A presidential election offers many “teachable moments”: a chance to explain democracy, the electoral process and even a certain amount of negative advertising and name-calling. But this may be the first time that a presidential election has called upon parents to discuss slang terms for genitals.
Mind you, the words that young children use for their nether regions are a daily concern in a pediatric office, where we examine children’s bodies. We try to connect with them in language that they understand, but also, often, find ourselves providing the correct names for body parts, sometimes even as we try to figure out exactly what is itchy, or exactly where it hurts.
And sometimes a child is embarrassed that the physical exam extends to the genitals, but it’s usually helpful to explain, in tandem with the parent, that yes, these parts of your body are private, but we need to make sure they’re healthy, so it’s O.K. for the doctor to check them. And in doing so, usually the doctor will name them.
A pediatrician friend whose work in a Southern city included doing evaluations for child sexual abuse told me that the local name for these exams on young girls was “tootie checks.” The clinic staff would start out with whatever term the child was accustomed to using, and then move carefully to more precise language.
Sandy K. Wurtele, a professor of psychology and an associate dean at the University of Colorado in Colorado Springs, was the lead author on a 1992 research study showing that preschoolers in Head Start knew the correct names for other body parts, but referred to their genitals by a wide array of slang terms, from the familiar (my peepee, my weewee) to the more baroque (my coochie, my piddlewiddle). In this study, children learned the correct names better from their parents than from their teachers.
Ideally, parents should start teaching those terms even before their children can talk, naming the genitals just as they name other body parts in the inevitable daily round of small-child body care and grooming and, yes, diapering and potty time.
“Once they learn the correct terms they’re going to use them,” Dr. Wurtele said. “Often they use them in public and that’s often embarrassing for parents, when they’re at the grocery story in line and their daughter says, ‘my vagina itches.’” But that, of course, is another teachable moment, a chance to explain about the private in private parts (often defined for small children as what a bathing suit covers).
When children are old enough to talk, looking at picture books together is a good way to discuss these issues — the nomenclature, the privacy, the different kinds of bodies. “I made a conscious decision to not use the other names, other than the names that these parts are actually called,” said Robie Harris, a children’s book author (and a friend of mine) whose books include “Who Has What? All About Girls’ Bodies and Boys’ Bodies,” and “It’s Not the Stork! A Book About Girls, Boys, Babies, Bodies, Families and Friends.”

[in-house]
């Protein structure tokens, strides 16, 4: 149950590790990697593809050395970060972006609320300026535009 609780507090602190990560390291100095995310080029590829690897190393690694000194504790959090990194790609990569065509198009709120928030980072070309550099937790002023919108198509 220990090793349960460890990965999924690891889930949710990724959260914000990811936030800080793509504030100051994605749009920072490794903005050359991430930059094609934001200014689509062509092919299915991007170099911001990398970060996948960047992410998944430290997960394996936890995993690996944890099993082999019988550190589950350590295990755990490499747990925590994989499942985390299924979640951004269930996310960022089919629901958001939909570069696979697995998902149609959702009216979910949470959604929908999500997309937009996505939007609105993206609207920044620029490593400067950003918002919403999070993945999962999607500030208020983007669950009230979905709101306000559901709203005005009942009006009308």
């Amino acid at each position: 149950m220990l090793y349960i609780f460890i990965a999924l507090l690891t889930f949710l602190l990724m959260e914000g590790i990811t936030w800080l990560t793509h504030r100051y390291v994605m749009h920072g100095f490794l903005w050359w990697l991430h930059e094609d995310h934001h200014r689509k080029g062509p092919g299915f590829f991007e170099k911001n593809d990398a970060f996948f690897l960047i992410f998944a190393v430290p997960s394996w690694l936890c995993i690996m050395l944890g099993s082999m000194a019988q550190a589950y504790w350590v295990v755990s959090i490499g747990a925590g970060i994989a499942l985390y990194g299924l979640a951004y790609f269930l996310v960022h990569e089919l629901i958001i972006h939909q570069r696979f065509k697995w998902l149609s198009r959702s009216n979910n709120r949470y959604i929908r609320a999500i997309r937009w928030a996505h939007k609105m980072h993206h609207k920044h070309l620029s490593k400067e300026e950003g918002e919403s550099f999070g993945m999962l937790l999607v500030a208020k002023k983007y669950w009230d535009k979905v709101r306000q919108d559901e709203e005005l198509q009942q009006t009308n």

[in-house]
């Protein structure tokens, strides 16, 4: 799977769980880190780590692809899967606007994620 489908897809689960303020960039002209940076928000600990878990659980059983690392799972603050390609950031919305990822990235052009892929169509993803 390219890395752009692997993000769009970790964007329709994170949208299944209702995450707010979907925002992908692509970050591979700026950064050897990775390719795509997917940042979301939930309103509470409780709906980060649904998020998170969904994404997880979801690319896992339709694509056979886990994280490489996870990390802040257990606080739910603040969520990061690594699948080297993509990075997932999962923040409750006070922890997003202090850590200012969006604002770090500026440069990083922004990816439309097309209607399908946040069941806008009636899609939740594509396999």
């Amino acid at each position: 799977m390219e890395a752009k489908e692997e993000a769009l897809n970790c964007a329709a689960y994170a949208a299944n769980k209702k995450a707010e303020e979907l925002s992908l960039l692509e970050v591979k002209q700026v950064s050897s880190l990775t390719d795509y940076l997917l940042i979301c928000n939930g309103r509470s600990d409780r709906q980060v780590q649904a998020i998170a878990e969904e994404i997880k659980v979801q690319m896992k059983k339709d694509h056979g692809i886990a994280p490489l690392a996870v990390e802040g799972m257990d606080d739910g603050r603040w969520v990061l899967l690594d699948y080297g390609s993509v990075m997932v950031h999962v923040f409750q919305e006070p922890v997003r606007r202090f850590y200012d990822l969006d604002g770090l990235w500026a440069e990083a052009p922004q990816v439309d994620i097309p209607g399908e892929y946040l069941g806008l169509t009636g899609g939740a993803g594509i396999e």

“I think that when we leave out the names vagina, penis, testicles, when we leave those names out, then we’re saying in one way or another that those are parts we can’t talk about,” she said. Once a child knows those terms, she said, some families may want to introduce special family names they like to use.
There are several reasons it’s important for young children to learn the anatomically correct terms for their genitals, Dr. Wurtele said. Knowing the terminology may make children less vulnerable to sexual abuse; prospective offenders may understand that children who are comfortable with the right names for body parts are children whose parents are willing to discuss these subjects, and children who probably will have been told about the kinds of touching that are not O.K.
And if something disturbing does happen, knowing the names can help a child get help. “Without proper terminology, children have a very hard time telling someone about inappropriate touching,” Dr. Wurtele said. “If a child says someone touched her cookie, it would be very difficult for a listener to know.”
But while those safety issues can loom large for worried parents, she said, the most important reason to teach children the right words for body parts — their own and those of others — is more positive and more profound. “It helps children develop a healthy, more positive body image, instead of using nicknames that their genitals are something shameful or bad,” she said. “It also gives children the correct language for understanding their bodies and asking questions about sexual development.”
And that is why I try to model using those anatomical terms in the pediatric office; I want children to understand that they can ask questions about those body parts and get them answered; that we’ll treat those conversations in a medical and matter-of-fact way, and that while there are special rules about privacy, there are no body parts that are dirty or nasty or not to be discussed.
“I often say to parents as a fellow parent and a fellow grandparent, look, it’s sometimes hard to talk about these names and use them, if when you were a child they were not spoken to you,” said Ms. Harris. “But if you take a deep breath and just plunge in, these are the right things for kids to know, that these are parts of their body they can be proud of and it’s O.K. to say these words.”
And of course, once your child knows the right terms, it’s much easier to talk about why some people, either in preschool or on the national stage, might use those other words. You have to take your teachable moments where you find them.